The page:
A tight competition at weakside is sure to include 6-2, 256-pound sophomore Kelvin King , who’s making the move this season from defensive end. Now the biggest of the linebackers, he brings some much-needed punch and meat to the second level of defense. At his best moving forward, he had 13 tackles last year, and will be used occasionally as a pass rusher.

Watch Out For .... Brown to become a very nice complement to McGraw at this level. Though recently removed from Mississippi Gulf Coast Community College, he’s already impressed the coaching staff and has the requisite athletic ability and size to make an instant impact on defense.
Strength: Speed. If the move to a 3-4 was designed to get more playmakers on the field, McGraw, Brown, and Bamfo are capable of making the decision look shrewd. They cover a lot of space and have the hips and athleticism to support a secondary that needs all the help it can get in pass defense.
Weakness: Size. With speed, at times, comes a sacrifice. King is the exception of a unit that resembles a bunch of safeties. Sure, they’re going to fly all over the field and from sideline to sideline, but they’re also going to get flattened occasionally by big backs, another reason to worry about an overmatched run defense.
Outlook: While there’s no doubt that Houston has upgraded its speed at linebacker, how big of an impact will it have on the defense as a whole? Last year, the group, including McGraw, made too many plays downfield and with their backs to the line of scrimmage. If the injection of athleticism is going to have an impact, these Cougars have to create more takeaways and make more plays for minus yards.
Rating: 5.5

Secondary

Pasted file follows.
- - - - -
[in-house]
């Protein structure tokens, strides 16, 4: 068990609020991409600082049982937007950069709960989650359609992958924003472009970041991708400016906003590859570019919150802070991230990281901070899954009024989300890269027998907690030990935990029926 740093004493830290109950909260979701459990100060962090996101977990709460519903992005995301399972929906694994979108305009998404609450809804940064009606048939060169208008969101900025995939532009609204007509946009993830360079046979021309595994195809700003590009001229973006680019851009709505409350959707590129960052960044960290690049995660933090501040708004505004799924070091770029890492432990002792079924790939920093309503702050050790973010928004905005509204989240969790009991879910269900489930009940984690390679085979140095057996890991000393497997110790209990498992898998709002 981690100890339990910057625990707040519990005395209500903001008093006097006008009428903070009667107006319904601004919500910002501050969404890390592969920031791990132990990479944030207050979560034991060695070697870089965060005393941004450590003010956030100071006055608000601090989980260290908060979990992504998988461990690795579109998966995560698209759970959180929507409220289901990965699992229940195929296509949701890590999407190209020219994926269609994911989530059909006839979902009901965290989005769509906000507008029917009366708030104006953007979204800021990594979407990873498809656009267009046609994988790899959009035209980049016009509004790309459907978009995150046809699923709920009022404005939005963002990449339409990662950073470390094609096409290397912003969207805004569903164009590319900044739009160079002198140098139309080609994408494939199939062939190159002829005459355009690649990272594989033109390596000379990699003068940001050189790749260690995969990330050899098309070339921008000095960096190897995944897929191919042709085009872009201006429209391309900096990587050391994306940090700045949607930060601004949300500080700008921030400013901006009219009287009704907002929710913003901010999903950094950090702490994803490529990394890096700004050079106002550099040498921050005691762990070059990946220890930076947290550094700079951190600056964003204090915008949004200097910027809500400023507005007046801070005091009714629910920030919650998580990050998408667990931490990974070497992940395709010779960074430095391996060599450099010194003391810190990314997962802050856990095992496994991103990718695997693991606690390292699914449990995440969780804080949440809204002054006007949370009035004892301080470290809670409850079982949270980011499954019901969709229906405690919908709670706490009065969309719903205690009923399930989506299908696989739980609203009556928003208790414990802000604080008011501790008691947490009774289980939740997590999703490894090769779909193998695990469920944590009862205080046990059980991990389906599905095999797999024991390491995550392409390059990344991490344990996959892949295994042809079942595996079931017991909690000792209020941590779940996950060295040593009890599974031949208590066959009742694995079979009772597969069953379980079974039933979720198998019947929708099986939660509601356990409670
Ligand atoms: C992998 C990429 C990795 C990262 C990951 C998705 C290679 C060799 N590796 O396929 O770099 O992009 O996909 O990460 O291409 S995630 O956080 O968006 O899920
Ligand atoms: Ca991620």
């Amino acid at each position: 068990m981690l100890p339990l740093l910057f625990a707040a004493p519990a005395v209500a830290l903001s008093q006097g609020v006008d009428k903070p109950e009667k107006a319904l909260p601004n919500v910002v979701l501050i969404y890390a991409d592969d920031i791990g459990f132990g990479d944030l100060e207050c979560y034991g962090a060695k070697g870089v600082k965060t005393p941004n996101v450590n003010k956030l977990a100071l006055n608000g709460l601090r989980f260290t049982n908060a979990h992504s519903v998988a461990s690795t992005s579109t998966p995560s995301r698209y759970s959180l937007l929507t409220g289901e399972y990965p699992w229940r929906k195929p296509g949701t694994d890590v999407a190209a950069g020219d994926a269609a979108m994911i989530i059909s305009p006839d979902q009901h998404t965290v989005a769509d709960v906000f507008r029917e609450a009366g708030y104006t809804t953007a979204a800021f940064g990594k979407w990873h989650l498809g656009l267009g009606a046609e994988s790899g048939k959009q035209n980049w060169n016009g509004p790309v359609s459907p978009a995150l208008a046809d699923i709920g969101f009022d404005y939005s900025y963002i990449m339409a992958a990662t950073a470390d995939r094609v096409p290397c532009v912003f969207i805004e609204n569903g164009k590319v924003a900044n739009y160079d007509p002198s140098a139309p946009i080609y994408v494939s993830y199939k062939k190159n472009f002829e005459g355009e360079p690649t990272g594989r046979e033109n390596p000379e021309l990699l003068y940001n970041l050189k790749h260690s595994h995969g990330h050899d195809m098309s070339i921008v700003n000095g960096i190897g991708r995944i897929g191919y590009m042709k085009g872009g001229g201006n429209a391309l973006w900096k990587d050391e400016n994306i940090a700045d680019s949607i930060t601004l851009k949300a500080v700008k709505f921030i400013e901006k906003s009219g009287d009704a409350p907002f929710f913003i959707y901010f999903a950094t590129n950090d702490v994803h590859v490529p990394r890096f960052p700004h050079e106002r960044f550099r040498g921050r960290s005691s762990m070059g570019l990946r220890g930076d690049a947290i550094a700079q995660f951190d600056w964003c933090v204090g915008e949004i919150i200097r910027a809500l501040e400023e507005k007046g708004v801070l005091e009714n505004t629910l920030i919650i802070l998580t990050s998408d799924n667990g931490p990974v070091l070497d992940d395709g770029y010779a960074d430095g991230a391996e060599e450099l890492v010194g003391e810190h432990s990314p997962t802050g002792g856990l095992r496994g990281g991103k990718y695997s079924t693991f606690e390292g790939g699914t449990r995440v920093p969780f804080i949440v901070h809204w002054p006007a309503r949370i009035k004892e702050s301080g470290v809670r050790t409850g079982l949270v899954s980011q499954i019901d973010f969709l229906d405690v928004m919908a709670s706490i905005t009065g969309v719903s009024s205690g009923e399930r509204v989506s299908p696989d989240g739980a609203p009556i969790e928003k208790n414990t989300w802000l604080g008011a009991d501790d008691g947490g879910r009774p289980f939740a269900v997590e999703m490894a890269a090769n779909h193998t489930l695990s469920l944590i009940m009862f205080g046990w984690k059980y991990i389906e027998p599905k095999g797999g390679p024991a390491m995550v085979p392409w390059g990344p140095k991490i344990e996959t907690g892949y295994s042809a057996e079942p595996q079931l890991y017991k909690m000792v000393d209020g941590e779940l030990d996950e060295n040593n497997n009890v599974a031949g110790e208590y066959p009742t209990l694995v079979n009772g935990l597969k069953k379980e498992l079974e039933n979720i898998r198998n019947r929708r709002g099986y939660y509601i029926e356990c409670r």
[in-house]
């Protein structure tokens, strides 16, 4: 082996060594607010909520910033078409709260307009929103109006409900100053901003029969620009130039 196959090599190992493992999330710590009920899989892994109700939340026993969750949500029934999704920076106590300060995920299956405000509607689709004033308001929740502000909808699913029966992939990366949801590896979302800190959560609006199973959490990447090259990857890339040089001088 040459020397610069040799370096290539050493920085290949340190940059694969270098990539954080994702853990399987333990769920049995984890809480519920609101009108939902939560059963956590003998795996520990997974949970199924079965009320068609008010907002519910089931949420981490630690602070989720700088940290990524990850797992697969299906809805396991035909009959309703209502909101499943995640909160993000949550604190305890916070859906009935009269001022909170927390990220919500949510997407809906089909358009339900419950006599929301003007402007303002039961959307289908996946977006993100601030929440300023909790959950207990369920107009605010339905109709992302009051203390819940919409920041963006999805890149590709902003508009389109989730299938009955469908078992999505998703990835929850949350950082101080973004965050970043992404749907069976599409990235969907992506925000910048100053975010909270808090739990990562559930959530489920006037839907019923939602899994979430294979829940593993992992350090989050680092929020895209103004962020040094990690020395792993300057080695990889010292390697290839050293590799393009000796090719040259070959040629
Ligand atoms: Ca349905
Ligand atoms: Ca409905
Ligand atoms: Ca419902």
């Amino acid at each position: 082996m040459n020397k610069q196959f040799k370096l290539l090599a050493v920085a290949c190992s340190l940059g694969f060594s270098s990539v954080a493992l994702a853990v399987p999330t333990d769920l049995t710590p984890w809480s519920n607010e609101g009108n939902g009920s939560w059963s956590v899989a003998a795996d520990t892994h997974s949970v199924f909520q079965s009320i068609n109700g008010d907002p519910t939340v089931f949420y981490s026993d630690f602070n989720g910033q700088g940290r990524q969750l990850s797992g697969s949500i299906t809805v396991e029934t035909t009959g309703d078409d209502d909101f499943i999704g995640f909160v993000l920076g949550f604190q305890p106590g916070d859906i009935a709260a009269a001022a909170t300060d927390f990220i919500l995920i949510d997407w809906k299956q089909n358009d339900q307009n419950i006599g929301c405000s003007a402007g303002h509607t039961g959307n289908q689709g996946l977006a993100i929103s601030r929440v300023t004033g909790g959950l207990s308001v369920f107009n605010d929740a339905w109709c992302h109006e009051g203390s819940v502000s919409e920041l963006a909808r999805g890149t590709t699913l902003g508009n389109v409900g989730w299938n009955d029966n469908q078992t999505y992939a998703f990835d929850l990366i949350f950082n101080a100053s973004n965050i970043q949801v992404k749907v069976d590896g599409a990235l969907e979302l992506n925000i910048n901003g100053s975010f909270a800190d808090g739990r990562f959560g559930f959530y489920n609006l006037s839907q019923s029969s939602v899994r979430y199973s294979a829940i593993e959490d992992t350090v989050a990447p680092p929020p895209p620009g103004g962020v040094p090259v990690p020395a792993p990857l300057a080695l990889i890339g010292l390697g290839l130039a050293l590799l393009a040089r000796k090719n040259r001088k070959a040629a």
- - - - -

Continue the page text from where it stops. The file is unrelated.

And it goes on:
Projected Starters: Although the secondary played better as 2009 wound down, it was probably benefiting from an opposition content to run the ball right at the Cougars. Plus, two key starters, CB Brandon Brinkley and SS Carson Blackmon, have graduated. Taking Brinkley’s place as the program’s best cover corner is 5-11, 185-pound junior Jamal Robinson . One of the inspirational stories of last fall, he rebounded from consecutive knee surgeries to play surprisingly well. Playing for the first time in almost four years, he chalked up 58 tackles, five tackles for loss, and a team-high five interceptions.

If teams begin to avoid Robinson’s side of the field, it’ll mean a lot more action for 5-11, 179-pound senior Loyce Means , the probable starter at the other corner. While he has good ball skills and has played a lot of football in Space City, earning two letters and starting nine times, this is a promotion that’ll test his development. He had 11 tackles in eight games, and must avoid getting caught peaking too often this fall.

Junior Nick Saenz may play free safety, but he’s like having a fifth linebacker on the field. Just 6-1 and 185 pounds, he’ll lower the boom on receivers and provides plenty of support against the run. In his first full year, he was third on the team with 114 tackles, adding six pass breakups. While still raw in pass defense, he has the make-up speed to periodically offset blown coverages.

The battle at strong safety is a tight one that 5-11, 191-pound junior Roisean Haynesis counting on winning. A physical defender, with the speed of a cornerback, he’s lettered in each of the last two seasons and played a ton last fall. In 14 games, he made 53 tackles and got increasingly more comfortable with his role on the defense.

Projected Top Reserves: If Haynes doesn’t hold on to the strong safety job, it’ll mean that 5-9, 182-pound Jeffery Lewis has knocked him off the perch. In his debut on the field, he made 19 tackles and a tackle for loss, chipping in on defense and special teams. If he’s going to overcome less than ideal size, he’ll do so with a good mix of speed, agility, and toughness.